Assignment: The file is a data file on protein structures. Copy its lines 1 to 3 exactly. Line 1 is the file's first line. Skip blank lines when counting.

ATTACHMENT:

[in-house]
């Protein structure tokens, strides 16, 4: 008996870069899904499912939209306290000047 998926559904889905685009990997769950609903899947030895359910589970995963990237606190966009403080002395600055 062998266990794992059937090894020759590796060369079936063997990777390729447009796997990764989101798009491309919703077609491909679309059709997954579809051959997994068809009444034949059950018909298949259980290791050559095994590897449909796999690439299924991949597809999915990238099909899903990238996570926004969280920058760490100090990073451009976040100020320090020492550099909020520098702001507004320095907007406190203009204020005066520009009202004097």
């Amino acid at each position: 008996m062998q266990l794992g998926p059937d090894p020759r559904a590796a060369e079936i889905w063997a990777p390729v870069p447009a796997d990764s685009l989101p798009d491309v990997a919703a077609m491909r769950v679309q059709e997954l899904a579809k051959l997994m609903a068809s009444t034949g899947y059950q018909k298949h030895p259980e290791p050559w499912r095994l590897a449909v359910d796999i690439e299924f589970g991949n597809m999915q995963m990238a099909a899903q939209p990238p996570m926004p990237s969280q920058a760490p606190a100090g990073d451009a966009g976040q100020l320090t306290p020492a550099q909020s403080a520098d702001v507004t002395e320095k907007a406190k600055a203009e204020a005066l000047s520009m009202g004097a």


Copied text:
[in-house]
């Protein structure tokens, strides 16, 4: 008996870069899904499912939209306290000047 998926559904889905685009990997769950609903899947030895359910589970995963990237606190966009403080002395600055 062998266990794992059937090894020759590796060369079936063997990777390729447009796997990764989101798009491309919703077609491909679309059709997954579809051959997994068809009444034949059950018909298949259980290791050559095994590897449909796999690439299924991949597809999915990238099909899903990238996570926004969280920058760490100090990073451009976040100020320090020492550099909020520098702001507004320095907007406190203009204020005066520009009202004097």
């Amino acid at each position: 008996m062998q266990l794992g998926p059937d090894p020759r559904a590796a060369e079936i889905w063997a990777p390729v870069p447009a796997d990764s685009l989101p798009d491309v990997a919703a077609m491909r769950v679309q059709e997954l899904a579809k051959l997994m609903a068809s009444t034949g899947y059950q018909k298949h030895p259980e290791p050559w499912r095994l590897a449909v359910d796999i690439e299924f589970g991949n597809m999915q995963m990238a099909a899903q939209p990238p996570m926004p990237s969280q920058a760490p606190a100090g990073d451009a966009g976040q100020l320090t306290p020492a550099q909020s403080a520098d702001v507004t002395e320095k907007a406190k600055a203009e204020a005066l000047s520009m009202g004097a």